How the NHL Can Reduce Injuries Through Equipment Changes

Steve SilvermanFeatured ColumnistMarch 6, 2013

Sidney Crosby is back in top form.
Sidney Crosby is back in top form.Richard Wolowicz/Getty Images

The NHL knows it has a problem with injuries.

When Sidney Crosby misses the better part of two years with concussion-related problems and players like Marc Savard and Chris Pronger have likely seen their careers come to an end as a result of concussion-type injuries, it has sent a strong message to the NHL.

Rule changes to prevent head shots and blindside hits have been implemented and enforced. Most players—although there are exceptions like Phoenix thug Raffi Torres and Buffalo rogue Patrick Kaleta—have gotten the message that hits that result in injuries have to come to an end.

However, hockey is played at incredible speed, and nothing is going to wipe out serious injuries entirely. Rule changes are helpful, but equipment changes all have to come into play as well.

Players who don't wear face shields face the possibility of getting blinded by the puck and suffering other serious facial damage.

Players who wear hard-cap pads may feel like they are taking steps to protect themselves, but at what price? That hard-shelled equipment may cause serious damage to opponents.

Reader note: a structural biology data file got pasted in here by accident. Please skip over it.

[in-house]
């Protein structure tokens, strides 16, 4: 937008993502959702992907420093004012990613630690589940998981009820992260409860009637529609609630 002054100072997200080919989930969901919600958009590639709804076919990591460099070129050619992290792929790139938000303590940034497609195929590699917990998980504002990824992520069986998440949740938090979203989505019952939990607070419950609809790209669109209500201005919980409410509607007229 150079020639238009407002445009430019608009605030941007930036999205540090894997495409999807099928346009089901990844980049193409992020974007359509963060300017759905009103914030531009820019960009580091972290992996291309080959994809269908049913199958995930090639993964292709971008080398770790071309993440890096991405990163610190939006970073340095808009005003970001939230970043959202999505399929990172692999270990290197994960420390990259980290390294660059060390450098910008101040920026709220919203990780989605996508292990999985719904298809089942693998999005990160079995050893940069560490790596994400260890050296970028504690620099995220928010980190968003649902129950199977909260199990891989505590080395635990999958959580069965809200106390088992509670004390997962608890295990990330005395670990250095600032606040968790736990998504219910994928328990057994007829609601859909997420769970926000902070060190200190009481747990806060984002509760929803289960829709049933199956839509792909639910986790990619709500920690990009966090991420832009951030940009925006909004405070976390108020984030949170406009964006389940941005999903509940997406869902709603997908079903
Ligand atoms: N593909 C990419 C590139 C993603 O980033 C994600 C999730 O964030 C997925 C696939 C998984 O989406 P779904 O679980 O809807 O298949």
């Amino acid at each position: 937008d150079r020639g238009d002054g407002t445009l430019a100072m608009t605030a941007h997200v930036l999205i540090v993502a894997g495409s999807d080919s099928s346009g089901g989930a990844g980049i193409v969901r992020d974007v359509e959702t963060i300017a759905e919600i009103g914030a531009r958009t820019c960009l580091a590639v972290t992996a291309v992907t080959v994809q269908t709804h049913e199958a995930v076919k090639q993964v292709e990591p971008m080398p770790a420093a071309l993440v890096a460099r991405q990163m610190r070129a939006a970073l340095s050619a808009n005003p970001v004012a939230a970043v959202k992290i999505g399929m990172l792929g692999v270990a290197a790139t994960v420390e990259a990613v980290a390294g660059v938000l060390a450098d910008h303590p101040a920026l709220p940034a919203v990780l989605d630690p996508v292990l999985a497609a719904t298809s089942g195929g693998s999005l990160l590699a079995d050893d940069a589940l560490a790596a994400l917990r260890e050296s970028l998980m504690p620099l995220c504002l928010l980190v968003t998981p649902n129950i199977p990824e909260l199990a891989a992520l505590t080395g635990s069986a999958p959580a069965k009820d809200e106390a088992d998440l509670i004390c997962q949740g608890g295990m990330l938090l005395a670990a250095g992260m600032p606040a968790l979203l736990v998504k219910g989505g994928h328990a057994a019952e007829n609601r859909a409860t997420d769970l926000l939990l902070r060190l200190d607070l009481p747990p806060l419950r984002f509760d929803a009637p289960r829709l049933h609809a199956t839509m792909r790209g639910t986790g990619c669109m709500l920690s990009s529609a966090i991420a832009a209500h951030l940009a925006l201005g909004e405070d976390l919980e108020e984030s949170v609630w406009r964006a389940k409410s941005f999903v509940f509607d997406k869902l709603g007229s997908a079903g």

Fortunately, the NHL is now regularly studying how to make the game safer and protect its players. Many older hockey fans remember the days when most goaltenders played without masks and only the "odd" hockey player wore helmets.

But the game has evolved dramatically from the 1950s and '60s, and it will almost certainly continue to do so.

Players are bigger and stronger now, and the game is played at a much faster pace than it ever has before. Players simply need more protection in today's game.

Equipment rules need to be refined and enforced because the league's current stance on this issue is too lenient. For instance, check out how many players still have loose chinstraps on their helmets. Is it possible for the helmet to provide maximum protection if the helmet is not strapped on securely?

What about mouth guards? One of the prevailing images of the game is Patrick Kane of the Chicago Blackhawks chewing on his mouth guard in between whistles. So how do we know if he is wearing his mouth guard properly while he is chasing down a puck and making a play? Furthermore, how do we know that chewing on his mouth guard does not damage it's ability to protect him?

Mouth guards don't just prevent broken teeth, but they also help prevent concussions. If Kane or any other player damages his mouth guard, the ability to protect the player from serious injury becomes compromised.

Softer pads are an important step to protect players from serious injuries as well because hard-shell pads can batter an opponent and cause injuries. What's the point of having equipment that protects the user if it injures an opponent or a teammate?

The NHL is regularly researching ways to better protect its players, but it should also consider taking steps like these in order to monitor how protective equipment is used to help make the game safer.